B: Absolutely. And businesses my be ahead of the research on this. They're all experimenting with ways to use facebook on business models. And that may be the direction. The education system tends to be a much slower system and works more on inertia then that. I think that the record on technology in the classroom is at best a disappointment. Especially when we look at all the money that has been spent on the technology.

Q: I'm interested in specific examples we can use of our increasing stupidness. Or dumbness. In other words, do we have shorter attention spans, what's the problem with split focus? What's our best evidence that our immersion in digital technology beyond the sort of social value features of it, that our relationship with this technology is compromising our cognitive function?

B: Well I think that one would say that in certain areas of cognitive function that technology is enhancing that ability. I mean the certain kinds of multitasking, the swiftness with which we can access this information and developing the skills in accessing this information. Very often you don't need to reflect on something, you just need the information. You get it there quickly and you can be more productive. And that is a good thing. In developing these kinds of information literacy's is what the digital age has promoted. You have to more adept with this kind of multitasking, digital, information world than you ever had to be before. Where I think we do see some deterioration, is in those with slow reading and slow writing skills. If the digital age where producing such good verbal dexterity than we wouldn't see, according to a report a few months ago, that more than forty percent of students in two year colleges now have to go into remediation classes, 29 percent of student in four year colleges go into remediation classes. These are basic verbal and math skills that student have to do before they are even ready for college level work. We wouldn't find that on the NAP 12th grade history examine, every time they give it, more than 50% score below basic. Essentially a D or an F in letter grade terms. We would see more gain, because they have so much knowledge, so much information there. We have more museums, more libraries then ever before. It's all available; history channel; we have a lot of media that provides historical information. Why aren't we seeing any bump in civic and historical knowledge?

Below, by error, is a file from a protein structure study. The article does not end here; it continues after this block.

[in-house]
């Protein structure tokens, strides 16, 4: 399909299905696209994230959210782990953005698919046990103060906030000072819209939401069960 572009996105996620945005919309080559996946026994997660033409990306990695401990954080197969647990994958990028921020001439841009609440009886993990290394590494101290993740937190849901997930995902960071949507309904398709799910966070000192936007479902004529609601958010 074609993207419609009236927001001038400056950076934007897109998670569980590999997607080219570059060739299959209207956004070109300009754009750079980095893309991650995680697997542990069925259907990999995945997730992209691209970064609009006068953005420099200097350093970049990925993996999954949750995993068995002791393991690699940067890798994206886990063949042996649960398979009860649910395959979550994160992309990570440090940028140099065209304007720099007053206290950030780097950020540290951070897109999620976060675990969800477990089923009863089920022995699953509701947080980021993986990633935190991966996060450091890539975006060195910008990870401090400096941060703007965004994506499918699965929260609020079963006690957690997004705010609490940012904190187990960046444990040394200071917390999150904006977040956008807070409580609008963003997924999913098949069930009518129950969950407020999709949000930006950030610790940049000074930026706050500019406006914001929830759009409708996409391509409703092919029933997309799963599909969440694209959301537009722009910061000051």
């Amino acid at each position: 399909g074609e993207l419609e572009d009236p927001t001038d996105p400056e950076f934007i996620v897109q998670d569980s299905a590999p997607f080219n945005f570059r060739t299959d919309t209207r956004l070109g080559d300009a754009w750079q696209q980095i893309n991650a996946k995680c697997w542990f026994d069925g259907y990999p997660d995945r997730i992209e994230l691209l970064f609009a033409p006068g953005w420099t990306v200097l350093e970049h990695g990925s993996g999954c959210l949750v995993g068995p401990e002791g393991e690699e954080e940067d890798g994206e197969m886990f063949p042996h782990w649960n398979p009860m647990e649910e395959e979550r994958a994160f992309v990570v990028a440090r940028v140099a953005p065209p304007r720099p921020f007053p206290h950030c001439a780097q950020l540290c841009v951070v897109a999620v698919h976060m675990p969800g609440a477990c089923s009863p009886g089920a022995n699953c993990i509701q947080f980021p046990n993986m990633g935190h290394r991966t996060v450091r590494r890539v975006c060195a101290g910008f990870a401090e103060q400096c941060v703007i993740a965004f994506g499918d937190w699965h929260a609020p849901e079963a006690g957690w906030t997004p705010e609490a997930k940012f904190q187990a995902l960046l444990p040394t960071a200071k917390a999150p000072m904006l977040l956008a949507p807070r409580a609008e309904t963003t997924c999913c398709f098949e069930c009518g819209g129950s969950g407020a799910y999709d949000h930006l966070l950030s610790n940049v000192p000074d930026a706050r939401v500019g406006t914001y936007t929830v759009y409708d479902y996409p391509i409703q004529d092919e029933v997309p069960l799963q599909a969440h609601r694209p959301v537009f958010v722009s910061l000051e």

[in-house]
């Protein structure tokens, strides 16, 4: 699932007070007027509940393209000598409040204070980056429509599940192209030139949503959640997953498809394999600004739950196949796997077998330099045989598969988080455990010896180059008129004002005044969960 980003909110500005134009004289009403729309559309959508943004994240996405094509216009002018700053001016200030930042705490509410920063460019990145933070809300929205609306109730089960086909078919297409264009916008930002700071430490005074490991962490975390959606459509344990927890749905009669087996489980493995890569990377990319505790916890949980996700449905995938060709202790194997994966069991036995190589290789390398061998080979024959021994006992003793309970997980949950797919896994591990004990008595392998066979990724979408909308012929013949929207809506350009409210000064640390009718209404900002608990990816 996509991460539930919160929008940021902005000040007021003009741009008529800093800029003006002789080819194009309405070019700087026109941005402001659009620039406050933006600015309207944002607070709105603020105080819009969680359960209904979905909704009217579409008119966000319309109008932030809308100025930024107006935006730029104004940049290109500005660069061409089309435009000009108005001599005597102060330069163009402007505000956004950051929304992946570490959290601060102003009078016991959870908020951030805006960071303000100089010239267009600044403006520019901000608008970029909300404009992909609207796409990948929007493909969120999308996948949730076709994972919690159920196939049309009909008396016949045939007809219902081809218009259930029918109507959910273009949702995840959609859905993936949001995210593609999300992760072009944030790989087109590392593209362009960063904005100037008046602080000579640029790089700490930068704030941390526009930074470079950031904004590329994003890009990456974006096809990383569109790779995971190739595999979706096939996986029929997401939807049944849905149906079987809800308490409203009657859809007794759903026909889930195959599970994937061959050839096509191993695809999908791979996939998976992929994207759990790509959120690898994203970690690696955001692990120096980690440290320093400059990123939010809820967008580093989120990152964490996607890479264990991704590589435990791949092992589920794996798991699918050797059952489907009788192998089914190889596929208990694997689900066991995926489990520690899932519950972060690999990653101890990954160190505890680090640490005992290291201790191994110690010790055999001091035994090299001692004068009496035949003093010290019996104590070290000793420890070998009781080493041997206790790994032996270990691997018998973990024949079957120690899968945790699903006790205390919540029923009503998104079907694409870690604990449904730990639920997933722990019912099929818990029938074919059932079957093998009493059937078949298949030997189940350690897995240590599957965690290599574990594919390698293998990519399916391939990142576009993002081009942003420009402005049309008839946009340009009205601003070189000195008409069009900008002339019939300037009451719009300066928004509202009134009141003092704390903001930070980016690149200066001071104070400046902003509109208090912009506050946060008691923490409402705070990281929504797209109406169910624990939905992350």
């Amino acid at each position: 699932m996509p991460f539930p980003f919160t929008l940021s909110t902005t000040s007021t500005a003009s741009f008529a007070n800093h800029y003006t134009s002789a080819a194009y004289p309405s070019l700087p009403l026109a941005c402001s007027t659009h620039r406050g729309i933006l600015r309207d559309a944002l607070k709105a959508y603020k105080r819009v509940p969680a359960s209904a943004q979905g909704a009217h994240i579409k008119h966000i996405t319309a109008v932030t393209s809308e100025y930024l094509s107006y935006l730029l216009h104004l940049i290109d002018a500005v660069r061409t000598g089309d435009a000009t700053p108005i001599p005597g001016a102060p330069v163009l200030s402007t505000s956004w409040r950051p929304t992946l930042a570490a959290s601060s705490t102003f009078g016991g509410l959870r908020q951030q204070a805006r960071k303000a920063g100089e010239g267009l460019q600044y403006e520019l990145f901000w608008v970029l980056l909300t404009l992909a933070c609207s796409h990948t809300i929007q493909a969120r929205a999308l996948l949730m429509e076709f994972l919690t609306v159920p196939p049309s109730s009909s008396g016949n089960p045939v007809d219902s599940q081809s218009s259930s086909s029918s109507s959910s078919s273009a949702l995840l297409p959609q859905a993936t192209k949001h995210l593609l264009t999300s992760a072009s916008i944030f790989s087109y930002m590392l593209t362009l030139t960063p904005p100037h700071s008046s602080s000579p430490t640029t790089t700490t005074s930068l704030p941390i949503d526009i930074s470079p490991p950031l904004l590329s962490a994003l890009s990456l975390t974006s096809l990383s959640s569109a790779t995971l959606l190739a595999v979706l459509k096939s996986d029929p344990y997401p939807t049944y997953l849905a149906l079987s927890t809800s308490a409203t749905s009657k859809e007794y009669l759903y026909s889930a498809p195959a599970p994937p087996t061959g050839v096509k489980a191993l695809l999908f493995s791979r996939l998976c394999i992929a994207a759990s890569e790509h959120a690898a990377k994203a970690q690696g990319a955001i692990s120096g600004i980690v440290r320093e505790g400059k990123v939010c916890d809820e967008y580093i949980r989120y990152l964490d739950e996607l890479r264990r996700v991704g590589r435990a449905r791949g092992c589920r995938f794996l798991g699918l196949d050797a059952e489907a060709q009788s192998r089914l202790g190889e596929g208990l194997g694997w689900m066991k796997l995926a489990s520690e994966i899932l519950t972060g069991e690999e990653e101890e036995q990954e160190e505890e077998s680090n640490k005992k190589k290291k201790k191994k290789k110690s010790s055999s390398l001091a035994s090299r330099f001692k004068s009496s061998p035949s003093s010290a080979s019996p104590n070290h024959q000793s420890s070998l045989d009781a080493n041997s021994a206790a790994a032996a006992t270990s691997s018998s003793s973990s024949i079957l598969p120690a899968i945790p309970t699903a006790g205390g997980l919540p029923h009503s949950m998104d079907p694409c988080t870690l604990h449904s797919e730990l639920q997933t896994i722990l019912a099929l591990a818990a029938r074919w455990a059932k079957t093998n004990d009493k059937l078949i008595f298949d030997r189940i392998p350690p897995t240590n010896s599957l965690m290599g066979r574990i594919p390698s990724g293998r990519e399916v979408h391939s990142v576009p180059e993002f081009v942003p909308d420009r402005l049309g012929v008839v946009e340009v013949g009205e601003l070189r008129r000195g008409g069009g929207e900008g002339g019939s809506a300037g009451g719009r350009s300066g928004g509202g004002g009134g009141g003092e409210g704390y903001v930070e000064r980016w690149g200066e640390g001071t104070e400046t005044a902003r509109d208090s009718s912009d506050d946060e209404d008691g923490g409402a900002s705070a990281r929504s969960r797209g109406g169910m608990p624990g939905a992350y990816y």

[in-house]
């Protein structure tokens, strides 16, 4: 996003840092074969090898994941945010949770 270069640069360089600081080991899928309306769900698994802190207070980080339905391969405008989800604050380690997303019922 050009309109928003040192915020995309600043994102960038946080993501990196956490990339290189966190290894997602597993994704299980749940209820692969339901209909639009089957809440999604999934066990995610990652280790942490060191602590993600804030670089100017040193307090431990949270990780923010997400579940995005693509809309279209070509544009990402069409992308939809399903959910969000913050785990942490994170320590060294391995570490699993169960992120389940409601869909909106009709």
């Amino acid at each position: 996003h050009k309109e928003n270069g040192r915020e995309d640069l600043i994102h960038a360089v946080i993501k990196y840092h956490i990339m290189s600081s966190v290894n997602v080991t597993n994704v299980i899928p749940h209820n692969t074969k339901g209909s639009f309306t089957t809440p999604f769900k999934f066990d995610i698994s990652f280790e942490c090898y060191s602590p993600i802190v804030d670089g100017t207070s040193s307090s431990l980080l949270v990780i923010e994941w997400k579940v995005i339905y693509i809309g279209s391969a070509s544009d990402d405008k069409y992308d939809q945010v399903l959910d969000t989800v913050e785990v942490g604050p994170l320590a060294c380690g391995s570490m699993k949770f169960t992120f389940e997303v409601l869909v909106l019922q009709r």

Q: Why aren't we?